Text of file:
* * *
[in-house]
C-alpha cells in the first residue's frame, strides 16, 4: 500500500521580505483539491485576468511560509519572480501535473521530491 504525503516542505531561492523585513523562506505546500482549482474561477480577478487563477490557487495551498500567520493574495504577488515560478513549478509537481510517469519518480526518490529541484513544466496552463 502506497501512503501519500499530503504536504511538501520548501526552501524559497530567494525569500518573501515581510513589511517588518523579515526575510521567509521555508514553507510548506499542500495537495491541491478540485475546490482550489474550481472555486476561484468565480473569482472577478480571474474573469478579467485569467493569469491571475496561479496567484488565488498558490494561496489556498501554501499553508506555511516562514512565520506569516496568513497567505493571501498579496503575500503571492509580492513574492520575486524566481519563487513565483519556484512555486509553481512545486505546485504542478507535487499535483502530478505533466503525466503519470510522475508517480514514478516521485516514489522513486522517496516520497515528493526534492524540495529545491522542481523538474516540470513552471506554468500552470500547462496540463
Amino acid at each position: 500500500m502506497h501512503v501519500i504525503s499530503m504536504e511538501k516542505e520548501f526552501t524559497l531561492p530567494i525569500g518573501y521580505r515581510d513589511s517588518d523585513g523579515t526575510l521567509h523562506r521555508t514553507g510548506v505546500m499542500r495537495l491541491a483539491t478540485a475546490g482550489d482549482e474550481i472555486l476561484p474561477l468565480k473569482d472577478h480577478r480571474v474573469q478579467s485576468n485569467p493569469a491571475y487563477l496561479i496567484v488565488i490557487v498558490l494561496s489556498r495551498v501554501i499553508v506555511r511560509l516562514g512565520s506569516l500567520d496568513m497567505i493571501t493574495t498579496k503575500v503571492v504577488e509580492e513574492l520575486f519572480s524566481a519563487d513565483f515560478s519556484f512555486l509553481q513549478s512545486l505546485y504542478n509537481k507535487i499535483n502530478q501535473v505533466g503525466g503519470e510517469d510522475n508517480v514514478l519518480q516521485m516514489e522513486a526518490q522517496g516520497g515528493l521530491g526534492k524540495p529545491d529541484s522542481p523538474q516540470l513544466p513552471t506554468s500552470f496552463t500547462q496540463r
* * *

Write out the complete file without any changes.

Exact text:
[in-house]
C-alpha cells in the first residue's frame, strides 16, 4: 500500500521580505483539491485576468511560509519572480501535473521530491 504525503516542505531561492523585513523562506505546500482549482474561477480577478487563477490557487495551498500567520493574495504577488515560478513549478509537481510517469519518480526518490529541484513544466496552463 502506497501512503501519500499530503504536504511538501520548501526552501524559497530567494525569500518573501515581510513589511517588518523579515526575510521567509521555508514553507510548506499542500495537495491541491478540485475546490482550489474550481472555486476561484468565480473569482472577478480571474474573469478579467485569467493569469491571475496561479496567484488565488498558490494561496489556498501554501499553508506555511516562514512565520506569516496568513497567505493571501498579496503575500503571492509580492513574492520575486524566481519563487513565483519556484512555486509553481512545486505546485504542478507535487499535483502530478505533466503525466503519470510522475508517480514514478516521485516514489522513486522517496516520497515528493526534492524540495529545491522542481523538474516540470513552471506554468500552470500547462496540463
Amino acid at each position: 500500500m502506497h501512503v501519500i504525503s499530503m504536504e511538501k516542505e520548501f526552501t524559497l531561492p530567494i525569500g518573501y521580505r515581510d513589511s517588518d523585513g523579515t526575510l521567509h523562506r521555508t514553507g510548506v505546500m499542500r495537495l491541491a483539491t478540485a475546490g482550489d482549482e474550481i472555486l476561484p474561477l468565480k473569482d472577478h480577478r480571474v474573469q478579467s485576468n485569467p493569469a491571475y487563477l496561479i496567484v488565488i490557487v498558490l494561496s489556498r495551498v501554501i499553508v506555511r511560509l516562514g512565520s506569516l500567520d496568513m497567505i493571501t493574495t498579496k503575500v503571492v504577488e509580492e513574492l520575486f519572480s524566481a519563487d513565483f515560478s519556484f512555486l509553481q513549478s512545486l505546485y504542478n509537481k507535487i499535483n502530478q501535473v505533466g503525466g503519470e510517469d510522475n508517480v514514478l519518480q516521485m516514489e522513486a526518490q522517496g516520497g515528493l521530491g526534492k524540495p529545491d529541484s522542481p523538474q516540470l513544466p513552471t506554468s500552470f496552463t500547462q496540463r